An interlocutory appeal happens while a case is still pending in a trial court and is very different from a direct appeal.
Interlocutory appeal means an appeal in the middle, or while is case is still pending.
Trial judges make many rulings over the life of a criminal case. Judges rule on whether or not to allow evidence at trial as well as rulings on pretrial motions and other issues.
A lawyer can challenge a pretrial decisions through the interlocutory appeals process. The reason for this type of appeal is to prevent an interlocutory decision from preventing a defendant from receiving a fair trial.
There are restrictions for interlocutory appeals because courts do not want factional litigation.
For example, in some jurisdictions, there exists no right to an interlocutory appeal. In other jurisdictions, only the prosecution or government can file for an interlocutory appeal if aggrieved by an intermediate or pretrial decision or ruling of a trial judge. In other jurisdictions, both parties have an equal right to file for interlocutory relief.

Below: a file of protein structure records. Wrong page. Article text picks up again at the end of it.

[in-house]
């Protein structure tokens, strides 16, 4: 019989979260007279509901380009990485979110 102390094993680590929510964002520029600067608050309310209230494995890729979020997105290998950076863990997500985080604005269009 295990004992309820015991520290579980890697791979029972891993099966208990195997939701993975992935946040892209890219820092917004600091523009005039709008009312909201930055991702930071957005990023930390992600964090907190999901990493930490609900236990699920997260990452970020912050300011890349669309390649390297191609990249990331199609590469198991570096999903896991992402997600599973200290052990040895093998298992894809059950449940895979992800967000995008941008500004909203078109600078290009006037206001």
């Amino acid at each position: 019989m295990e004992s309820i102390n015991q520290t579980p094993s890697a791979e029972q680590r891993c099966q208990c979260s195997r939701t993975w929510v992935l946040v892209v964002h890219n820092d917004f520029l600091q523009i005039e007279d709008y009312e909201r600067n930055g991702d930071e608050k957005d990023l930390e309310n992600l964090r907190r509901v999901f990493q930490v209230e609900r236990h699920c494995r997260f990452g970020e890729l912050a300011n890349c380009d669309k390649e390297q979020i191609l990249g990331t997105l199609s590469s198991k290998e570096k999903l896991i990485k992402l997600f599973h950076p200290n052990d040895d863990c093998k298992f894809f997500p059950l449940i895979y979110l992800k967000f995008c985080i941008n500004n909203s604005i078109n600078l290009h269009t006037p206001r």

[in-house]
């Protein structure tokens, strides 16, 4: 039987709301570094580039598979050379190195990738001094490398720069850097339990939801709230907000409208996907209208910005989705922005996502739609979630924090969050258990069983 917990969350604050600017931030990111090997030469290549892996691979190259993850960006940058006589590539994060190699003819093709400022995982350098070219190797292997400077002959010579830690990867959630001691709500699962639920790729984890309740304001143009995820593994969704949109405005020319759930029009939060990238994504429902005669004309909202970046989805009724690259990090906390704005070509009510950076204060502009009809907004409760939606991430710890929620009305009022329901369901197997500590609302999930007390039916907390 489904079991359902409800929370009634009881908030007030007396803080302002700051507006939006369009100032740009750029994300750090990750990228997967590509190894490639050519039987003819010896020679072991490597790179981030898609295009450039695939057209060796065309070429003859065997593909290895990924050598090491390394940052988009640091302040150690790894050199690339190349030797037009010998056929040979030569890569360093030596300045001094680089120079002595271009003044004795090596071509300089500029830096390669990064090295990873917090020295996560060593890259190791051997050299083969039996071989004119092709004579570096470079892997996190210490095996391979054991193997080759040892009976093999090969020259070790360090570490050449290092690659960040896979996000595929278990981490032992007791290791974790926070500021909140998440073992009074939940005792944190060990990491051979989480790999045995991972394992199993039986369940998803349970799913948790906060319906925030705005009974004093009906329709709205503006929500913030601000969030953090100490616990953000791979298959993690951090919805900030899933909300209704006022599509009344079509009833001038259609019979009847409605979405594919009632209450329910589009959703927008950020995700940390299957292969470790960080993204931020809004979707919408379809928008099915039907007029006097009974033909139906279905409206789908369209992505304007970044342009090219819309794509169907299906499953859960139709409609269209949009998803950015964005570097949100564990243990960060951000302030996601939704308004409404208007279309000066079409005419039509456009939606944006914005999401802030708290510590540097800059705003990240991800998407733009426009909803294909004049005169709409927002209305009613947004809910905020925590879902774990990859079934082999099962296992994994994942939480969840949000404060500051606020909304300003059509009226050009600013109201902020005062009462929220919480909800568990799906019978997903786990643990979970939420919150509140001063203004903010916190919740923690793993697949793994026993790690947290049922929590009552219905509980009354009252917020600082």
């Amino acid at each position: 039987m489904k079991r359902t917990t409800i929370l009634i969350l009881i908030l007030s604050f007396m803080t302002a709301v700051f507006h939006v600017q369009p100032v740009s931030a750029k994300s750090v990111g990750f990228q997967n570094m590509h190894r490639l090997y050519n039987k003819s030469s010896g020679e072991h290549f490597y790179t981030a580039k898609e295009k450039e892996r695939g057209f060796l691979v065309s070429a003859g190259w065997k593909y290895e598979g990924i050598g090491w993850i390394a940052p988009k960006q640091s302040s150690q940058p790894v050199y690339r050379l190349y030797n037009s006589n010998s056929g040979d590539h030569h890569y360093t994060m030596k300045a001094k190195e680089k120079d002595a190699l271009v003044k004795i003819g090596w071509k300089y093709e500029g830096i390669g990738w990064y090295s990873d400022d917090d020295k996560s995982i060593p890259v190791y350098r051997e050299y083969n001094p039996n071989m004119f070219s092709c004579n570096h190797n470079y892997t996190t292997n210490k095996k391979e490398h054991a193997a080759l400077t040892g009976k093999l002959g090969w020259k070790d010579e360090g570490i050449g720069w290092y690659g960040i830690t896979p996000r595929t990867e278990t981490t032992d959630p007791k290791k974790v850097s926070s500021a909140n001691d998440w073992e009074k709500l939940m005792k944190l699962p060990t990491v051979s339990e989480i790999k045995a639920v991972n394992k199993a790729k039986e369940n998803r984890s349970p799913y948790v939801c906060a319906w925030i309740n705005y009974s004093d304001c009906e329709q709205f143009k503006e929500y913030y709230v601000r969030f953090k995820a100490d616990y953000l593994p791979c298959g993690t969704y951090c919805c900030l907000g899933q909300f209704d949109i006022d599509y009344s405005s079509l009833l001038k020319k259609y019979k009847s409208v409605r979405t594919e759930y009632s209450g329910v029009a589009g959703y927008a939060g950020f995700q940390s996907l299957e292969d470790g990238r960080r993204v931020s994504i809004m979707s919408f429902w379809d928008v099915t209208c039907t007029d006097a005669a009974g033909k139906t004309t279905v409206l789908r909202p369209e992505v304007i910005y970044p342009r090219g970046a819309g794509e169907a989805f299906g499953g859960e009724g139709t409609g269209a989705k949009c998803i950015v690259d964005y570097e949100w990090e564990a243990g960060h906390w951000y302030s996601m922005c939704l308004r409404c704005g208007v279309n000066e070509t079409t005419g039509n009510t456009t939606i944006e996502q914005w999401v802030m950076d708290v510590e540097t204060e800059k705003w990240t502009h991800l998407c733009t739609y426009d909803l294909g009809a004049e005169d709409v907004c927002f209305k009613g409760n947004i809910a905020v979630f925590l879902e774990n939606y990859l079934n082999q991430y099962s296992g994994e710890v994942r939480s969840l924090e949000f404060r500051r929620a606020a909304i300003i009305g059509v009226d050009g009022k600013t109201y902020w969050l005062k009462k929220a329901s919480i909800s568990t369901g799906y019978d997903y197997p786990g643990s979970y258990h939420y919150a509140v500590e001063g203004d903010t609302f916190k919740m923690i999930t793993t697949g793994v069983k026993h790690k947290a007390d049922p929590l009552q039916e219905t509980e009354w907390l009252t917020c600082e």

Filing an Interlocutory Appeal
Filing an interlocutory appeal is often not a matter of right, even in those places where this procedure exists. Often times, the party seeking to file an interlocutory appeal must apply to the appeals court for permission to do so.
The appeal court will then decide if the claim(s) raised should be addressed while the matter remains pending in the trial court or later, such as after trial on direct appeal.
Your attorney can help you decide if an interlocutory appeal is right for you and available under the rules of criminal procedure that govern your case.